Joe Cox isn't sexy enough for Dawg fans. He doesn't have the speed of Shockley, the allure or the arm of Stafford, and he doesn't have the winning way of David Greene.
That said, how much of Georgia's woes can be placed on the play of Joe Cox?
Is it just a little bit possible that offensive coordinator Mike Bobo has seriously adjusted the playbook for Cox now that Stafford's NFL-caliber gun is gone? Cox may be accurate, but anyone who believes his arm is anything close to what Stafford's was is delusional.
It seems as if coach Bobo has cliff noted the playbook, and by doing so, has handicapped the Georgia offense to being more predictable and less dynamic than it was last season. There are no surprises, no wrinkles, and zero oomph.
The obvious remedy to that would be to replace Cox with either Logan Gray or Aaron Murray, right? Wrong.
If Aaron Murray was ready, he would be out there taking snaps. Aaron Murray is not ready yet and he's not the guy you want in the game until he is familiar with the playbook and how to manage the game. Period.
Logan Gray is in the same boat. He may know the playbook a bit better than Aaron, but he's still not as proficient at executing the proper play calls as Joe Cox will be. It's naive of anyone to think that either of those guys are the answer because they simply aren't.
The Offensive Line Is Not Getting the Job Done
The offensive line for the Dawgs is under fire for not winning the battle up front and supplying the holes our tailbacks need to get the yardage we covet on first and second downs.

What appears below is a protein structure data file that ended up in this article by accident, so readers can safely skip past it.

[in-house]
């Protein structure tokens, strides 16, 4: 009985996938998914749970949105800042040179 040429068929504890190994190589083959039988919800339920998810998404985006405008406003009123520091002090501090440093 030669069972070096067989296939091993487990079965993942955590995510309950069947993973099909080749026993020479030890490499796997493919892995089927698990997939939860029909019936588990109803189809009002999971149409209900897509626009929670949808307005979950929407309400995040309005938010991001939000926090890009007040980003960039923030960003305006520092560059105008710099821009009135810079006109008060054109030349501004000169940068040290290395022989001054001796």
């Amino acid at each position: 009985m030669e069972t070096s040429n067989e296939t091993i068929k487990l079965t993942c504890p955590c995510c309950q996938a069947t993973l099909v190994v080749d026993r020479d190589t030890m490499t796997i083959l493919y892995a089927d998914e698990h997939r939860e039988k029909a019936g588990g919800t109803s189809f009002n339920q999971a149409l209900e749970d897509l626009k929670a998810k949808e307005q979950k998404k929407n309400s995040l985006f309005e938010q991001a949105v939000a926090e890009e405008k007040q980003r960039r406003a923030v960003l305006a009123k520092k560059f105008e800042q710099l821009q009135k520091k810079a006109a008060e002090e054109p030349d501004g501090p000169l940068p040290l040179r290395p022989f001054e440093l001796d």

What we need to do is turn the spotlight around and shine it on the guys wearing the Nos. 22 and 8. Neither Richard Samuel nor Caleb King are getting the hard yards. They aren't churning it out between the tackles. They aren't keeping those legs moving long after the first hit.
The offensive line may need to get nastier, but Samuel and King need to take a seat in the class with them because neither guy has shown he is man enough to play in the SEC.
The thing that made guys like Thomas Brown, Musa Smith, Rodney Hampton, and Robert Edwards so good was that they got the hard yards. We haven't seen one player yet this season who can get us those yards.
If we can't convert on 3rd-and-2 or 4th-and-1, that's a momentum killer. Even more to the point, it puts the onus on our quarterback to make it happen every time. That's a ridiculous proposition to make to a guy who is only making his eighth start come Saturday.